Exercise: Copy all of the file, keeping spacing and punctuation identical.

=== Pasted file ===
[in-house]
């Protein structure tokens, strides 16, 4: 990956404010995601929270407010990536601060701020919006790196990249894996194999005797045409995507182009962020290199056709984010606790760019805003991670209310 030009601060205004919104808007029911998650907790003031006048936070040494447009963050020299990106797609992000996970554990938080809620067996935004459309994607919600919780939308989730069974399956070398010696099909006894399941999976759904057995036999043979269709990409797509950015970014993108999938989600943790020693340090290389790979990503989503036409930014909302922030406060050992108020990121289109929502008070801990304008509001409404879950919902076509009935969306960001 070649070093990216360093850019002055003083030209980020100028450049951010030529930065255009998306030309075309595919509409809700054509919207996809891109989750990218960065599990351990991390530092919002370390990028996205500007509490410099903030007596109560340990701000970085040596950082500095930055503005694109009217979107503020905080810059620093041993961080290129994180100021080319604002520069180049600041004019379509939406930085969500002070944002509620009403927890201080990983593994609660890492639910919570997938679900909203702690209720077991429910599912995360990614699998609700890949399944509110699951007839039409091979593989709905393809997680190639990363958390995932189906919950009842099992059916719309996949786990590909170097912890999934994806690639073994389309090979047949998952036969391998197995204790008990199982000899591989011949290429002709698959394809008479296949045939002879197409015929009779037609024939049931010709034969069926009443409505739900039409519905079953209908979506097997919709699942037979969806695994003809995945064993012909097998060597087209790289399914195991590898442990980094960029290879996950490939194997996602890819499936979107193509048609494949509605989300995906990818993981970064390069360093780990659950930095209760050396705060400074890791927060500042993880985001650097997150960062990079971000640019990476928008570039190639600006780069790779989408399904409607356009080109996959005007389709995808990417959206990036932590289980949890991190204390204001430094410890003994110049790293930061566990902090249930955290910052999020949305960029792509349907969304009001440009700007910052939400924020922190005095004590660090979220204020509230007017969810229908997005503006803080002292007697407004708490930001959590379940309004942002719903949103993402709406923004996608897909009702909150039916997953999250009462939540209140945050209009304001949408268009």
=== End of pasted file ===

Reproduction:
[in-house]
């Protein structure tokens, strides 16, 4: 990956404010995601929270407010990536601060701020919006790196990249894996194999005797045409995507182009962020290199056709984010606790760019805003991670209310 030009601060205004919104808007029911998650907790003031006048936070040494447009963050020299990106797609992000996970554990938080809620067996935004459309994607919600919780939308989730069974399956070398010696099909006894399941999976759904057995036999043979269709990409797509950015970014993108999938989600943790020693340090290389790979990503989503036409930014909302922030406060050992108020990121289109929502008070801990304008509001409404879950919902076509009935969306960001 070649070093990216360093850019002055003083030209980020100028450049951010030529930065255009998306030309075309595919509409809700054509919207996809891109989750990218960065599990351990991390530092919002370390990028996205500007509490410099903030007596109560340990701000970085040596950082500095930055503005694109009217979107503020905080810059620093041993961080290129994180100021080319604002520069180049600041004019379509939406930085969500002070944002509620009403927890201080990983593994609660890492639910919570997938679900909203702690209720077991429910599912995360990614699998609700890949399944509110699951007839039409091979593989709905393809997680190639990363958390995932189906919950009842099992059916719309996949786990590909170097912890999934994806690639073994389309090979047949998952036969391998197995204790008990199982000899591989011949290429002709698959394809008479296949045939002879197409015929009779037609024939049931010709034969069926009443409505739900039409519905079953209908979506097997919709699942037979969806695994003809995945064993012909097998060597087209790289399914195991590898442990980094960029290879996950490939194997996602890819499936979107193509048609494949509605989300995906990818993981970064390069360093780990659950930095209760050396705060400074890791927060500042993880985001650097997150960062990079971000640019990476928008570039190639600006780069790779989408399904409607356009080109996959005007389709995808990417959206990036932590289980949890991190204390204001430094410890003994110049790293930061566990902090249930955290910052999020949305960029792509349907969304009001440009700007910052939400924020922190005095004590660090979220204020509230007017969810229908997005503006803080002292007697407004708490930001959590379940309004942002719903949103993402709406923004996608897909009702909150039916997953999250009462939540209140945050209009304001949408268009």